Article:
Barakoni Church of the Mother of God is situated in the village of Tsesi near Ambrolauri town. Nestled atop a steep cliff, it overlooks River Rioni at its confluence with River Lukhuni just below the mountain. The church is one of the important examples of medieval Georgian architecture. It was built in 1753 under the order of Rostom, ruler of the Principality of Racha.
An inscription on the facade commemorates architect Avtandil Shulavreli who designed the church. During Bolshevik rule, the church was desecrated and closed. In 1991, it was repaired after suffering minor damage from an earthquake.
In the 1950s, the construction of a hydro-power plant was launched in the River Shaori catchment area. A water reservoir measuring 9.2 square kilometers, with a maximum depth of 14.5m, was built in the Shaori River cavity to supply water. Besides the river, the reservoir is fed by waters from powerful underground rivers in the surrounding area.
Around Shaori Reservoir are many karst funnels and wells with depths ranging from 5-15m, as well as karst caves with unexplored underground halls. An underground karst lake stretches from the dam of the reservoir to Nikortsminda Village.
The reservoir has an area of 180 square kilometers and is surrounded by the forested Nakerala range and Mount Satsaliki, which is covered with unique groves of beech, Caucasian fir and mixed deciduous trees. In autumn, the colorful trees are reflected in the reservoir waters, creating a fairy-tale land.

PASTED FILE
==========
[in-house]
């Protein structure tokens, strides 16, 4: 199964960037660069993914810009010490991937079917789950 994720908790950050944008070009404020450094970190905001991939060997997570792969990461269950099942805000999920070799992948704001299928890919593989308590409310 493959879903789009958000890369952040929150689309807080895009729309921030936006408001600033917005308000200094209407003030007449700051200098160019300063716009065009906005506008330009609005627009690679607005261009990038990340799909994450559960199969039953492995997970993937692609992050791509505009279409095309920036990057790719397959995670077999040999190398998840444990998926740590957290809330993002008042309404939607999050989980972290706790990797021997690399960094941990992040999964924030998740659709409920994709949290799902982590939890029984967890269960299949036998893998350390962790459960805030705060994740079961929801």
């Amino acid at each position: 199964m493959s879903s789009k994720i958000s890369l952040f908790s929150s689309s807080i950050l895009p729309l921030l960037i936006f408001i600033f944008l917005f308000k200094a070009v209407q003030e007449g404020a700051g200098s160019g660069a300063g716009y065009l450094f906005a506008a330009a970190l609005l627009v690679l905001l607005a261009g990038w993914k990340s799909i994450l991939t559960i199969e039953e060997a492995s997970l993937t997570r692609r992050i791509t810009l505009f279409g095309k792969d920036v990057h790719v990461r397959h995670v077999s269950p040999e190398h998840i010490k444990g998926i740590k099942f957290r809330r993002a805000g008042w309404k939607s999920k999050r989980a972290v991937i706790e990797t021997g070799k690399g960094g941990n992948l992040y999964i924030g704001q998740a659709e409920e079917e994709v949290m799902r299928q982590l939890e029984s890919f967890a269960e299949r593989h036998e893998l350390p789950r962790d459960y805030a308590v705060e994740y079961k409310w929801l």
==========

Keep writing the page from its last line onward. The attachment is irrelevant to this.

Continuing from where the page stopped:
The reservoir is a great spot for having a picnic while enjoying the scenery. It is also popular among anglers who come fishing for its huge carp.
Khotevi is a village situated on the northern bend of the Racha Plateau, at an elevation of 1,000m above the sea level. First mentioned in the 11th century ‘Nikortsminda Annals’, Khotevi was a major trading post thanks to its location on the road connecting Lower Racha and Imereti. In the 19th century, it was a center of Racha district.
The village has remnants of the Church of the Archangel, commonly known as Khotevi Church, and a temple, both of which were built in the 13th century. There are also ruins of the 16th – 17th century Khotevi Fortress, a two-storey walled fortress that was once impregnable.
Ambrolauri is famous for its amazing wine routes and local Georgian wine “Khvanchkara” – a semi-sweet red wine said to have been Stalin’s favorite. There are several wineries in the district where connoisseurs can enjoy wine tasting tours, as well as dine on delicious Georgian food. Time your visit to Racha to attend Rtveli, the annual grape harvest festival of Georgia.
The largest of its kind in western Georgia, the Rioni River is one of the top white-water rafting destinations in the country. The best time to go rafting on the Rioni is between mid-March and early October. The Rioni is also a popular bird watching destination.
Oni is an attractive, rustic town located high in the mountains, on the banks of River Rioni. Today, it is becoming a key tourist destination for locals and adventurous tourists attracted to its remote setting, natural beauty and traditional culture. It is also the perfect base for daytrips to the surroundings regions. Attractions include its Archaeological Museum which displays many fascinating relics.
Oni Synagogue is a beautiful building with arched windows and a round silver-colored dome. The inner ceiling is inlaid with several small skylights. Decorating the ceiling panel above the Torah Reader’s platform is an Impressionist mural of colorful mountains beneath a purplish horizon. Polished wooden benches are stacked high with prayer books.
For millennia, Oni was a center of Georgian Jewish culture, with its gorgeous synagogue nestled at the heart of it all. Jewish presence in Georgia is believed to have started back in the 6th century BC, and Georgia’s long tradition of Georgian-Jewish relations has been included on the Intangible Cultural Heritage of Georgia.